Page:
Nights In

Diana – film review

Hollywood biopics can be tricky for directors. How do you know what to include or leave out during the process of filming? What is important enough in someone’s life to put onto the big screen and what can be left behind in the editing room?

Lately, we have seen biopics focus on a certain period in a person’s life with the successful releases of Lincoln and My Week With Marilyn.

The director of Diana, Oliver Hirschbiegel, gained such success with the critically acclaimed Downfall, which depicted Hitler’s last days – but in his latest cinematic venture, Hirschbiegel’s desire to focus on only two years of the Diana’s life may well have been the film’s own downfall.

The Princess of Wales was the most famous and photographed woman in the world for most of the 1990s and every movement was followed by the paparazzi. The film joins the princess two years before her tragic death in Paris, as she searches for happiness and love.

Naomi Watts plays the doe-eyed royal who finds romance with a heart surgeon from Pakistan Hasnat Khan (Naveen Andrews). The two embark on a secret love affair that manages to bring joy to Diana’s lonely life but her fame makes it impossible for the two to have any sort of normal relationship. Diana clings desperately to the man she loves while also attempting to become the ‘Queen of People’s Hearts’, struggling to find a balance between her public and private life.


It cannot be denied that Watts truly captured the late princess’s character to almost perfection, even managing to nail down the low side glances to the camera. The actress herself confessed that she had watched Diana’s infamous Panorama interview hundreds of times to perfect her portrayal. Unfortunately, the poor script lets a potentially good film fall to the wayside. The weak dialogue between Diana and Khan revolves around silly clichés and sappy quotes about love.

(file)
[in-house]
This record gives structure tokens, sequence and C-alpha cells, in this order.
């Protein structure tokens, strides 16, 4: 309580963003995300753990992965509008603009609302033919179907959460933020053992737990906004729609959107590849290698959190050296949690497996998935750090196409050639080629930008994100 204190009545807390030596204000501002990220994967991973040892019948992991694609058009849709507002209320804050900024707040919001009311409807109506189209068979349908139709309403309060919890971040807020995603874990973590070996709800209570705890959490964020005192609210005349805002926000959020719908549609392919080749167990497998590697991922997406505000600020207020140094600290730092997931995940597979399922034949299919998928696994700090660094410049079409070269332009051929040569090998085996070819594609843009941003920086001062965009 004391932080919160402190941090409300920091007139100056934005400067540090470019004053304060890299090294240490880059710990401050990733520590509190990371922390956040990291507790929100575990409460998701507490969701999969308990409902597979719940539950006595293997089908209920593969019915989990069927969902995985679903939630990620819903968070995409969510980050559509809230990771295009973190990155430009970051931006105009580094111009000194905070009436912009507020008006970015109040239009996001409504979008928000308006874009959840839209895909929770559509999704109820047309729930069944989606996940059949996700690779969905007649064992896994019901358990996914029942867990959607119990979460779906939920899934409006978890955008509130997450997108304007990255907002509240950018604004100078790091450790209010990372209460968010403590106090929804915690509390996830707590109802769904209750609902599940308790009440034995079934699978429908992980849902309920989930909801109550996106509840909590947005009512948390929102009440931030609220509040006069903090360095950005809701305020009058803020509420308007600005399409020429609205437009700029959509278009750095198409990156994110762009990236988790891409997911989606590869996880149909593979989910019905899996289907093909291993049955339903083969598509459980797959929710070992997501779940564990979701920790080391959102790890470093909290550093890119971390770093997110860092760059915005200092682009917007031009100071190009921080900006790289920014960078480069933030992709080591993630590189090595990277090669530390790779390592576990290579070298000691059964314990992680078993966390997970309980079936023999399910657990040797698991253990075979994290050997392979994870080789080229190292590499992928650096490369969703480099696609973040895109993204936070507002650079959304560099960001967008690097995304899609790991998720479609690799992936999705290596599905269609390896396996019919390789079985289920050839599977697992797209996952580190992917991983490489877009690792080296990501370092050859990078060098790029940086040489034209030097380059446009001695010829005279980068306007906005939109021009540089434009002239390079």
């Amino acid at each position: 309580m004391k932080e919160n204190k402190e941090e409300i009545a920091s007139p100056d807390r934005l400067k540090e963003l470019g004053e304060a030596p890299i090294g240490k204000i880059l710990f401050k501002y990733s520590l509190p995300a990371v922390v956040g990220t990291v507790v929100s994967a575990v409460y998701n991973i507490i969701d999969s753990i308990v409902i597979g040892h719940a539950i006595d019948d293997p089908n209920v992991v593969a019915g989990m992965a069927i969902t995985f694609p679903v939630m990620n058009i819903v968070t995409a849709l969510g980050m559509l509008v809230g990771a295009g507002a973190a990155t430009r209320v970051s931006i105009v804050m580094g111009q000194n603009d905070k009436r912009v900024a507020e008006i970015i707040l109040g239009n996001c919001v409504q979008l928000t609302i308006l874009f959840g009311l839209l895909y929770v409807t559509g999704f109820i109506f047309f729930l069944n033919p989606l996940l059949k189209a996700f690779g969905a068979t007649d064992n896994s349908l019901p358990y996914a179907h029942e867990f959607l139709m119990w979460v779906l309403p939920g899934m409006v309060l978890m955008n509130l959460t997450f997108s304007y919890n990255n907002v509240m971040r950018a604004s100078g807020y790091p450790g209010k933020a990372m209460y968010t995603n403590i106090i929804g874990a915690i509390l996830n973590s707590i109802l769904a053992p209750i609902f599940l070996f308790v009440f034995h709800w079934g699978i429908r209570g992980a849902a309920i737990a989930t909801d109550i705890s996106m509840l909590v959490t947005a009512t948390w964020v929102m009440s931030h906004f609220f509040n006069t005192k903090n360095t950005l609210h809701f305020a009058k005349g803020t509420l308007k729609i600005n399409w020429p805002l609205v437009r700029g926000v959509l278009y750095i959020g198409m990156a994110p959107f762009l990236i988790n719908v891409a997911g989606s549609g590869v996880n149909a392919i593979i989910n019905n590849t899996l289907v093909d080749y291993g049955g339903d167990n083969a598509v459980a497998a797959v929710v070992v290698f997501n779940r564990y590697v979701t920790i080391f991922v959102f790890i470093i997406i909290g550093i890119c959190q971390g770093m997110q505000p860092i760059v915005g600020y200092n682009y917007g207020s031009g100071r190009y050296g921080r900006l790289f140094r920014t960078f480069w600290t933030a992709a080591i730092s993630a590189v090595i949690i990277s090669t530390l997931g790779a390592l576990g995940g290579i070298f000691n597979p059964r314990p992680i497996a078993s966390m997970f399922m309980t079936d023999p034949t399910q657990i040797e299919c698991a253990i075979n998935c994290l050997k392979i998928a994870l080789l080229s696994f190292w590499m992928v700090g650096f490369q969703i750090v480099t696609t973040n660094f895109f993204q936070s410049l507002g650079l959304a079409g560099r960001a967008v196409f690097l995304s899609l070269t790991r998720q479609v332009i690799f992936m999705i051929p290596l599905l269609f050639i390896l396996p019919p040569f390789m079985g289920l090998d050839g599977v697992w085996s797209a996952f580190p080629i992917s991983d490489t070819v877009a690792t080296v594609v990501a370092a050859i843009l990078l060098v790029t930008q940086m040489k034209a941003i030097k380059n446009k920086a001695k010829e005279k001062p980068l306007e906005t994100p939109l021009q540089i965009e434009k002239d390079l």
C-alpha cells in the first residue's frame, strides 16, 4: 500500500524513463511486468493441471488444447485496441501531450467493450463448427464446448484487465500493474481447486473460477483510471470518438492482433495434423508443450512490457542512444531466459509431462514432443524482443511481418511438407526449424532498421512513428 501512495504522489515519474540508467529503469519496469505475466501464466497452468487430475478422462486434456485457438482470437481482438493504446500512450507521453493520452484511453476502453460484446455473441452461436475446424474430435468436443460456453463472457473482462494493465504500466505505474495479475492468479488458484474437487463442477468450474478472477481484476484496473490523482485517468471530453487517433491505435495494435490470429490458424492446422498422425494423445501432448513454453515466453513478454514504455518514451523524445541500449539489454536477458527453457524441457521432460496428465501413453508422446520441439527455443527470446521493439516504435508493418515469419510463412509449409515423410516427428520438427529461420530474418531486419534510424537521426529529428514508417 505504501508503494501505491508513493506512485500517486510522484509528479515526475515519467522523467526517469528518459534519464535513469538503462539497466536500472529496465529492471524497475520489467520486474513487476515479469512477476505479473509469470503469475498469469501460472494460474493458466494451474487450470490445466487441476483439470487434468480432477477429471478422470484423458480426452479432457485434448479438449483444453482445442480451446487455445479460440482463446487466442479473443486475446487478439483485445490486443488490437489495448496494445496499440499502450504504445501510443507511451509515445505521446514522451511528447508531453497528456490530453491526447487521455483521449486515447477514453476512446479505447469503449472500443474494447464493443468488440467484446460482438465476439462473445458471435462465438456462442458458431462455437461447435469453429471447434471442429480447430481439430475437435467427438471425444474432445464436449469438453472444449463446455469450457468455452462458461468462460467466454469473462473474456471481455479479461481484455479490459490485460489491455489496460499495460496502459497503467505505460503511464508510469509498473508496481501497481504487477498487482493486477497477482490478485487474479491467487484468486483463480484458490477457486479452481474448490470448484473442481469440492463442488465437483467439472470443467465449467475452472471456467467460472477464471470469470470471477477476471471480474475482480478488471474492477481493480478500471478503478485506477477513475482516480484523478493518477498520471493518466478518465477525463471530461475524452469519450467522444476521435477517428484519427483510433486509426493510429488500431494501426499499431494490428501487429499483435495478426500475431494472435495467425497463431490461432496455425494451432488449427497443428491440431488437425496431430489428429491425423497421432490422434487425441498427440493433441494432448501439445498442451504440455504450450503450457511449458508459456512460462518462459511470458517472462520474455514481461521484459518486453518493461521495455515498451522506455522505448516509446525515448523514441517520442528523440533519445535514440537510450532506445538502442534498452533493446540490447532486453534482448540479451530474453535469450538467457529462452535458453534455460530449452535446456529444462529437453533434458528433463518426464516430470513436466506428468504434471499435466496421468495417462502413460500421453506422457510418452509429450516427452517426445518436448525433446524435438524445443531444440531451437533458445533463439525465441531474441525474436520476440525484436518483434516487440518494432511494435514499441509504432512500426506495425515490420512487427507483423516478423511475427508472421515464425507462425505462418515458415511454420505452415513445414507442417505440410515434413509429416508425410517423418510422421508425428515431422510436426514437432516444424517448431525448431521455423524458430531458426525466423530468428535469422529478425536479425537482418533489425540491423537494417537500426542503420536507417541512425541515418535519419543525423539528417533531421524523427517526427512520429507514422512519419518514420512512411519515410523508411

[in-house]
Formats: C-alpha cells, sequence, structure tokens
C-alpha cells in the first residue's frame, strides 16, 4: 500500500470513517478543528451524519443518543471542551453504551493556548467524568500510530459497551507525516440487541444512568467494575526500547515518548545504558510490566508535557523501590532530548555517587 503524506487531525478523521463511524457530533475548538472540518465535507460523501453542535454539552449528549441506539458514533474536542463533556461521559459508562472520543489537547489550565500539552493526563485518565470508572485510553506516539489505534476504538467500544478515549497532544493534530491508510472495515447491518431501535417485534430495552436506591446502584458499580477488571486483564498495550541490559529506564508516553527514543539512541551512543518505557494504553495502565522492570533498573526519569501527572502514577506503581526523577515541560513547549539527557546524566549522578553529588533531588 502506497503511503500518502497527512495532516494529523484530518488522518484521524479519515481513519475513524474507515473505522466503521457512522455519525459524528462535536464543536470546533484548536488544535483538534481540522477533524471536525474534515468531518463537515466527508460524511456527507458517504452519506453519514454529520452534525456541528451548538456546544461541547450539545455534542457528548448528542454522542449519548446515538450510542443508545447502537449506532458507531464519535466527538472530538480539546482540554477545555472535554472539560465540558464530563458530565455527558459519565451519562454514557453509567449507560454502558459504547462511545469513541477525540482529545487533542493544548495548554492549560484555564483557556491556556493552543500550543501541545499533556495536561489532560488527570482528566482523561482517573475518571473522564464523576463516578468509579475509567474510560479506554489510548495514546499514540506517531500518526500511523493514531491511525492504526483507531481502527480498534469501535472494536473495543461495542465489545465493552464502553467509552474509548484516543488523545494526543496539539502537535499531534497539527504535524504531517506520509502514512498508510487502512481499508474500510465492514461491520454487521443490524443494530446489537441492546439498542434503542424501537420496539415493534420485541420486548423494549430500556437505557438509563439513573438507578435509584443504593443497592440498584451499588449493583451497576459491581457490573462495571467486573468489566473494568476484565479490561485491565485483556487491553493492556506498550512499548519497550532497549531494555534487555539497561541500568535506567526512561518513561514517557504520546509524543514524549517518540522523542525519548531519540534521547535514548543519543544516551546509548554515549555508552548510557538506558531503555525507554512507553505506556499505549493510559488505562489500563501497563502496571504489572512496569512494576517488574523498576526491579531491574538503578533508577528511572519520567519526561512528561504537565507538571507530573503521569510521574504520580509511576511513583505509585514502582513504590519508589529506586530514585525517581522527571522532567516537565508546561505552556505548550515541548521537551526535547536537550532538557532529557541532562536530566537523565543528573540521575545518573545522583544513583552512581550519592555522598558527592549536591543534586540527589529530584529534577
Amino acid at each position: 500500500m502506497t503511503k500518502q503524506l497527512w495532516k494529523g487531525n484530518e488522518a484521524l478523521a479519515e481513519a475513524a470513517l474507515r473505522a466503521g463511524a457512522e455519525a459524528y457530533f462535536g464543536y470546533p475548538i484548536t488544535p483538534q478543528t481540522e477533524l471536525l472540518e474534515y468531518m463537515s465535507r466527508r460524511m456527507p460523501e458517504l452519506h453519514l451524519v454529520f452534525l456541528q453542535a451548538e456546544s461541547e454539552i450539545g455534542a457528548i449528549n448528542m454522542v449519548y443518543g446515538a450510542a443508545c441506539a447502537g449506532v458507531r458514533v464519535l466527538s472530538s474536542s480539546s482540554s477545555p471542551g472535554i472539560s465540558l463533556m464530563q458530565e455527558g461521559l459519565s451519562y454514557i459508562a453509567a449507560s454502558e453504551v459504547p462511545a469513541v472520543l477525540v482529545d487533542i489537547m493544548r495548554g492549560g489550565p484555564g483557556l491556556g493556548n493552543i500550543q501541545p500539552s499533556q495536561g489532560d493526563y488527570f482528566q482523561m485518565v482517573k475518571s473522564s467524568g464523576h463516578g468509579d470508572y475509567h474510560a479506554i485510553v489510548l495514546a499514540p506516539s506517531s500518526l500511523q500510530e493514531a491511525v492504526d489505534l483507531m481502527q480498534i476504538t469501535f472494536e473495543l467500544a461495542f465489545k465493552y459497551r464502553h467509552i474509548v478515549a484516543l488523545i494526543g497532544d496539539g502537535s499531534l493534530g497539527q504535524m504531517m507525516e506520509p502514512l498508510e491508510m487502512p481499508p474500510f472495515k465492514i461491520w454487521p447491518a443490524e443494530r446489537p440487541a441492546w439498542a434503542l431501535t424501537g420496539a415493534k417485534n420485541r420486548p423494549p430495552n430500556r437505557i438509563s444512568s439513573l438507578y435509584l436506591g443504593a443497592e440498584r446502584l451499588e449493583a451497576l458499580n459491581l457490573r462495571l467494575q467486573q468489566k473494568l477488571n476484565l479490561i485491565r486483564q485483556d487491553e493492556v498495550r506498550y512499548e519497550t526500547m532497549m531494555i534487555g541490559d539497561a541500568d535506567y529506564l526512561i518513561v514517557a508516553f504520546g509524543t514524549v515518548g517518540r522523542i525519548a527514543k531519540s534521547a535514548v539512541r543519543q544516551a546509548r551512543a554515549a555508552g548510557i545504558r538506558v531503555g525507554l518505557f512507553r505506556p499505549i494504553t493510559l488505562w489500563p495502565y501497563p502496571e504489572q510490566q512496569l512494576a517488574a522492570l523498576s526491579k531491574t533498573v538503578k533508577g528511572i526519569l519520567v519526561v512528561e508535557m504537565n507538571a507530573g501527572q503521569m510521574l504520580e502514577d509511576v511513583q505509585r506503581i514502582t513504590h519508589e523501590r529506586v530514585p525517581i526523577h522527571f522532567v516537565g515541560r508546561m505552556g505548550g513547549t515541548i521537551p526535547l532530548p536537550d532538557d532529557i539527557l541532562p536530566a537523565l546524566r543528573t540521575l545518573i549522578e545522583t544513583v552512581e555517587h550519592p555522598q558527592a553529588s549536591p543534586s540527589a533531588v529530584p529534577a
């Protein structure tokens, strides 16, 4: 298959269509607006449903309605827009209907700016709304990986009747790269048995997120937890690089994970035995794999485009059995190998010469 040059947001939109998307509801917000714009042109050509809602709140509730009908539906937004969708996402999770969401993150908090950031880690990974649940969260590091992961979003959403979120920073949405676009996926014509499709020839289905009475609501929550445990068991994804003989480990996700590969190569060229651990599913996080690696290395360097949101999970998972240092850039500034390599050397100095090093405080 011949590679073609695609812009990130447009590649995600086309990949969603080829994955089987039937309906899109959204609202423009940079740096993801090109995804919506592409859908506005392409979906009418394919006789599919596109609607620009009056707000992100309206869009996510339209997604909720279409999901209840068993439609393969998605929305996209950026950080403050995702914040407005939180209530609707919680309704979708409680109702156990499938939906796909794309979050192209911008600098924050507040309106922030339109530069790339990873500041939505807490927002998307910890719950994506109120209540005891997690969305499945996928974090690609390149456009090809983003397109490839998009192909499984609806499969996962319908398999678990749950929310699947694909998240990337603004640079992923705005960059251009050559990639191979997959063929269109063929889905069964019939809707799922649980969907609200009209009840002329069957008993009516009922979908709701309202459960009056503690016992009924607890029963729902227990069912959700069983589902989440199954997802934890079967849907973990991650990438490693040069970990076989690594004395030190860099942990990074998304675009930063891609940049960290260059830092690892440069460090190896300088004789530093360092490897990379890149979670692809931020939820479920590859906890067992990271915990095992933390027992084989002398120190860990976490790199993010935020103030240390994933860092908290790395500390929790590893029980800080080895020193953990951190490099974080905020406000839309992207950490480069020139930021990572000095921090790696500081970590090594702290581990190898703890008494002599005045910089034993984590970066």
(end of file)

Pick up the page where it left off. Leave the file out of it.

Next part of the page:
And that’s all the film is: a story about romance. If the subject in question had been another public figure, then the bittersweet tale would have been appropriate. But Diana was a world icon, bigger than any other member of the royal family and had just as many scandals as anyone else.

You could say that the majority of the scandals in her life could be mere speculation but why choose a run-of-the-mill love tale to entertain an audience. We see her run around in disguise so she can date her lover without the unwanted attention from the paparazzi yet we really don’t learn anything about why she was labelled as a ‘loose cannon’ by the royal administration.

Royals ignored

Her frosty relationship with the royals still remains a talking point among the British public. Yet they only feature as fleeting mentions throughout the film. Why choose to ignore the in-laws?

The Palace had a detrimental effect on the princess and it seems strange that Hirschbiegel decided to leave out even the character of Prince Charles. Was it out of respect for the family, or fear? Even Dodi Fayed is used merely as a prop in a few scenes (he speaks about three sentences in the entire film).

Although there have been thousands of stories written about Diana and the Windors, what harm was there in exploring her later relationships with Charles and her sons? Even her manipulative behaviour with the press and her erratic actions when Khan ends things are smoothed over, as if it would be blasphemous to suggest that she was anything other the saintly ‘People’s Princess’.

Too safe

Naturally Hirschbiegel spoke about his desire to showcase a different side of the princess, a side which the public never really knew about. Indeed, Watts managed to portray Diana as a young singleton but it was not enough to anchor a film around. Hasnat Khan has already accused the film of misinterpreting their relationship, saying they ‘got it all wrong’.

It’s difficult to understand what Hirschbiegel was trying to achieve, or what message he attempted to send out about Diana. By playing it safe, the film does an injustice to an iconic figure in history.

Diana is in cinemas September 20